This course is devoted to the questions of (1) theory: what are the contours of feminist and queer research in the social sciences and humanities? and (2) practice: how does one actually conduct feminist research? Issues arising from these two main questions include the relationship between methodology and knowledge claims in feminist research, how language and narrative shape experience, how the traditional relationship between the researcher and the examined subjects is redefined within frameworks of feminist research, and the relationship between research and activism.

    Prerequisites: Acceptance into the Carleton-Antioch Program required 7-8 credit; Does not fulfill a curricular exploration requirement; offered Fall 2017 · Iveta Jusová
  • WGST 325: Women's & Gender Studies in Europe Program: Comparative Feminist Theories

    This course frames several of the central debates in European (and US) feminist and queer theory in the context of local and global pressures on women’s and LGBTQ movements. Exploring subjectivity, interpersonal relations and community as mobile sites of knowledge and power formations, students will become conversant with contemporary feminist and queer theory, particularly Continental theory, as we consider affinities and divergences among different theory models, which address some aspect of our changing understanding of knowledge construction in multiple contexts. Theoretical models are evaluated for their potential as frameworks for political interventions in Western and East Central European socio-cultural contexts.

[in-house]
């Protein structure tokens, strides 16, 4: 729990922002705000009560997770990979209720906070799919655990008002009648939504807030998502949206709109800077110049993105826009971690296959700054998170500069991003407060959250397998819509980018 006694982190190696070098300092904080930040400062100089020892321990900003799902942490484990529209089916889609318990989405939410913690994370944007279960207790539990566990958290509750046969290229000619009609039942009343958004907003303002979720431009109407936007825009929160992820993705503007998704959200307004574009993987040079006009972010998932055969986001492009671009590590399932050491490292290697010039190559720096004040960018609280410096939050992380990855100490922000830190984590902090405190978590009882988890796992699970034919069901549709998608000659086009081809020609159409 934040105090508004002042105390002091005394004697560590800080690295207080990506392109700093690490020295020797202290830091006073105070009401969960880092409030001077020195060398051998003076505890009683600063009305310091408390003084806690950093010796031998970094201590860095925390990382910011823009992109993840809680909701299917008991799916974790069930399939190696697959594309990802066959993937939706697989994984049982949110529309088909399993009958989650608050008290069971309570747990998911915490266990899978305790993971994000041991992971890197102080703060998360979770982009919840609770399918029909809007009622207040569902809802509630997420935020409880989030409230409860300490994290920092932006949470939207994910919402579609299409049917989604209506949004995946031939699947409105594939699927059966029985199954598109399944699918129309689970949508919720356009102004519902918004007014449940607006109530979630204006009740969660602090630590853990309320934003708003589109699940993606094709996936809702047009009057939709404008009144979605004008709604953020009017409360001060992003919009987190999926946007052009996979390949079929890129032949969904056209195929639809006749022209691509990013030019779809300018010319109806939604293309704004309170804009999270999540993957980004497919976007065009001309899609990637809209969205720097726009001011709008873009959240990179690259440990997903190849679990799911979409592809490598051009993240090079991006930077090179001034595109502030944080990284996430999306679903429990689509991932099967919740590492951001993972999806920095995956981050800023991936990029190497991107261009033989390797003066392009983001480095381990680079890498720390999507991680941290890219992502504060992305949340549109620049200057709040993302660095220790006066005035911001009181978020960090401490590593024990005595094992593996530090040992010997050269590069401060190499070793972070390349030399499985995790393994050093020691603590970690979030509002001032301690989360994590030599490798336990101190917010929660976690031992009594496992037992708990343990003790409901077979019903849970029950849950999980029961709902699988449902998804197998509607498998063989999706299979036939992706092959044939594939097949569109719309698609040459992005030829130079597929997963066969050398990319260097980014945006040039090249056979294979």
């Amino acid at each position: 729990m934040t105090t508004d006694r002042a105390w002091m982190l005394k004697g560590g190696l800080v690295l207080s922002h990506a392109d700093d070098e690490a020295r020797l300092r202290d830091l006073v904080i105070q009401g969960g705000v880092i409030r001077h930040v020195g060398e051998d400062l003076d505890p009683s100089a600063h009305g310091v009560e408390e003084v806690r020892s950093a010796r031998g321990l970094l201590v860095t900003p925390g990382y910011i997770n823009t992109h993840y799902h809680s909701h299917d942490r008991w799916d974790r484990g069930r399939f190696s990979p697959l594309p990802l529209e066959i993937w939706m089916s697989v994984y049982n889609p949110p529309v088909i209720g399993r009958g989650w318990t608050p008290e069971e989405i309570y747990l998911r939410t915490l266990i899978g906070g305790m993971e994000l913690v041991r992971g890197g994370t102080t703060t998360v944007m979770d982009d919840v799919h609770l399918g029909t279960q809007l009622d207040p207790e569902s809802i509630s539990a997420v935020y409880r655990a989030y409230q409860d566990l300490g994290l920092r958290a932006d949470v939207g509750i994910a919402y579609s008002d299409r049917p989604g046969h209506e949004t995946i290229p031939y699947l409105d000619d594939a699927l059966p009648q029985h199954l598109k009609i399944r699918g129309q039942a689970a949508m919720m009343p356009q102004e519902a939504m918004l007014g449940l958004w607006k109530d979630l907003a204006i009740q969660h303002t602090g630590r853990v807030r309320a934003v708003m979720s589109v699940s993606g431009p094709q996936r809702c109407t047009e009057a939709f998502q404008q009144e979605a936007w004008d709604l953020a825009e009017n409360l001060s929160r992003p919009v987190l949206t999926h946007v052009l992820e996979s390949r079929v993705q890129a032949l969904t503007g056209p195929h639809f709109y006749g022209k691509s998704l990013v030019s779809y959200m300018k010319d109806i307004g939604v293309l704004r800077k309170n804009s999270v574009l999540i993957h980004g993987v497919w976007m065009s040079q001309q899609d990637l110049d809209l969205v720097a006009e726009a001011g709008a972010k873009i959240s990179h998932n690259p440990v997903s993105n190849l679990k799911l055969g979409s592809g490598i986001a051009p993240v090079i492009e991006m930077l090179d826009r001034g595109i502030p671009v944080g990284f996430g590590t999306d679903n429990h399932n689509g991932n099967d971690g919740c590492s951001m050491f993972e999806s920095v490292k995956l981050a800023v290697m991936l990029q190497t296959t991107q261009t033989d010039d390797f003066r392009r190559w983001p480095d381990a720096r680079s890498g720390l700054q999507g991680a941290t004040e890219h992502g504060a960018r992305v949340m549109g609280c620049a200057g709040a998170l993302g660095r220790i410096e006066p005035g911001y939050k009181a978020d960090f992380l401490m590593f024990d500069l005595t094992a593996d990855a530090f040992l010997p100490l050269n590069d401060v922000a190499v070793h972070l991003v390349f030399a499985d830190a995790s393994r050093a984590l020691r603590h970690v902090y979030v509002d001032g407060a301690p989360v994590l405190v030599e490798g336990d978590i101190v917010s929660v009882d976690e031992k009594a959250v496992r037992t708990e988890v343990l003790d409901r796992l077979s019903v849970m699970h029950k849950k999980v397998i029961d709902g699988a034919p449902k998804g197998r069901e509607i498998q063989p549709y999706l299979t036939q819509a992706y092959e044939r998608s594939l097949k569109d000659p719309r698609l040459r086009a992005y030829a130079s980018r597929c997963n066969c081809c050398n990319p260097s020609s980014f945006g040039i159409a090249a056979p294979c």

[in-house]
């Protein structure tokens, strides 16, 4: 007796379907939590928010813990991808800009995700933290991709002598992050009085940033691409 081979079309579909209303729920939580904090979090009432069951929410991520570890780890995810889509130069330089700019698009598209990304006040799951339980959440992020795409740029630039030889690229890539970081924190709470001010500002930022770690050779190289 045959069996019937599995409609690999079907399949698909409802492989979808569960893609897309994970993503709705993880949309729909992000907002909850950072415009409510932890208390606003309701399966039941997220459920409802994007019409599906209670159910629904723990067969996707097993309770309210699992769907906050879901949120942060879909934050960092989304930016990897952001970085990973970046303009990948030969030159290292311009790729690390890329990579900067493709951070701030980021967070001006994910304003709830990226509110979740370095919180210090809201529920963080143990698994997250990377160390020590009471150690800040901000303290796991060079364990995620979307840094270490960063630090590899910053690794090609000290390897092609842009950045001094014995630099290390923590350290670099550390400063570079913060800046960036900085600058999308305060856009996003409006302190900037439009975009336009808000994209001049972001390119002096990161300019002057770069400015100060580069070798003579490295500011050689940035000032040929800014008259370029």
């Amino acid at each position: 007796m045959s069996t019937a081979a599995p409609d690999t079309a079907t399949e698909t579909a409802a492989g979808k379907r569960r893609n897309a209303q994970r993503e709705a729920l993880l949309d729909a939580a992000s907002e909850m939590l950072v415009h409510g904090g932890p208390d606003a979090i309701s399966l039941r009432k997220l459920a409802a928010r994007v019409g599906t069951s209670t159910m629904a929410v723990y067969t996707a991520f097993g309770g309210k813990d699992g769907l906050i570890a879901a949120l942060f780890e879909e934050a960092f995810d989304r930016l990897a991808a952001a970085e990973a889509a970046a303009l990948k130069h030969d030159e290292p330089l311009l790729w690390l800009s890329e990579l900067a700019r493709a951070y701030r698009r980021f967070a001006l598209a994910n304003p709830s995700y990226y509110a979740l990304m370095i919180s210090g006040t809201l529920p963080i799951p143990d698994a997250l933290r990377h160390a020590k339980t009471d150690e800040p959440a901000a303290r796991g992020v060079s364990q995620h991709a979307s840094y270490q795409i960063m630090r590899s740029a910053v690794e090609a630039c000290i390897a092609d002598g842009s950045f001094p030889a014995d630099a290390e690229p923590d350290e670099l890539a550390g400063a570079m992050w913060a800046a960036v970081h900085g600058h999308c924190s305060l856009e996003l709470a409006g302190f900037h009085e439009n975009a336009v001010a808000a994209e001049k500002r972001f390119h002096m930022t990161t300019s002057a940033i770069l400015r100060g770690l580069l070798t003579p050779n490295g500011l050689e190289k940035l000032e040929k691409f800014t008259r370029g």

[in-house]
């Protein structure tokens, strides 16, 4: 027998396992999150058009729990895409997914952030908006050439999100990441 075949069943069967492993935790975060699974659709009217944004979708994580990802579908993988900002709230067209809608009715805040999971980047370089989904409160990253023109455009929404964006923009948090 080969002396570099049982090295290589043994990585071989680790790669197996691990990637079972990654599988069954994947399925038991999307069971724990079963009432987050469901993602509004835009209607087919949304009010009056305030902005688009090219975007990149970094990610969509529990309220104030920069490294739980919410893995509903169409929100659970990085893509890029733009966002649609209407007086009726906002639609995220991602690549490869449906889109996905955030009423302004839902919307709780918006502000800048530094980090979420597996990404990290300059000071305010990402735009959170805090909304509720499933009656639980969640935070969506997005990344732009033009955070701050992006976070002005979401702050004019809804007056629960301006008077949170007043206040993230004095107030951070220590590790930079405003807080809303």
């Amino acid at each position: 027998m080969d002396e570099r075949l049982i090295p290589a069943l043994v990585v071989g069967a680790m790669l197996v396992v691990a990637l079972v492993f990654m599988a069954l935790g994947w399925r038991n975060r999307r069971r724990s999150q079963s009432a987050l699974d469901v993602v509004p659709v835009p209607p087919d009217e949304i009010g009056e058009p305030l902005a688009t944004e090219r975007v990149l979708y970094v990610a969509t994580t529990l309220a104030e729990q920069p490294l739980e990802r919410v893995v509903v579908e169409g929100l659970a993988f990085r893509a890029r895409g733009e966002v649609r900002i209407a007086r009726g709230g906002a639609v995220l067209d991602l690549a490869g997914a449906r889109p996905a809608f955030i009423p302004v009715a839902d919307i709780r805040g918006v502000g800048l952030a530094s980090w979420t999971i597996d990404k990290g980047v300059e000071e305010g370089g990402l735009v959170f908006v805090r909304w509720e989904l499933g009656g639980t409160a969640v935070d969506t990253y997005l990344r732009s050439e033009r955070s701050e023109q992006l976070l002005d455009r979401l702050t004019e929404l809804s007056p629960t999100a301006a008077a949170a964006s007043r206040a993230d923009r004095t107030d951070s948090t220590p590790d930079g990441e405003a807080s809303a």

Prerequisites: Acceptance into the Carleton-Antioch Program required 7-8 credit; Does not fulfill a curricular exploration requirement; offered Fall 2017 · Iveta Jusová
  • WGST 391: Independent Field Research

    Prerequisites: Acceptance into the Carleton-Antioch Program required 8 credit; Does not fulfill a curricular exploration requirement; offered Fall 2017 · Iveta Jusová
  • WGST 400: Integrative Exercise

    6 credit; S/NC; offered Fall 2017, Winter 2018, Spring 2018

Winter 2018

  • WGST 112: Introduction to LGBT/Queer Studies

    This course is an introduction to the interdisciplinary examination of sexual desires, sexual orientations, and the concept of sexuality generally, with a particular focus on the construction of lesbian, gay, bisexual, and transgender identities. The course will look specifically at how these identities interact with other phenomena such as government, family, and popular culture. In exploring sexual diversity, we will highlight the complexity and variability of sexualities, both across different historical periods, and in relation to identities of race, class, and ethnicity. 6 credit; Humanistic Inquiry, Intercultural Domestic Studies; offered Fall 2017, Winter 2018 · Meryl L Lauer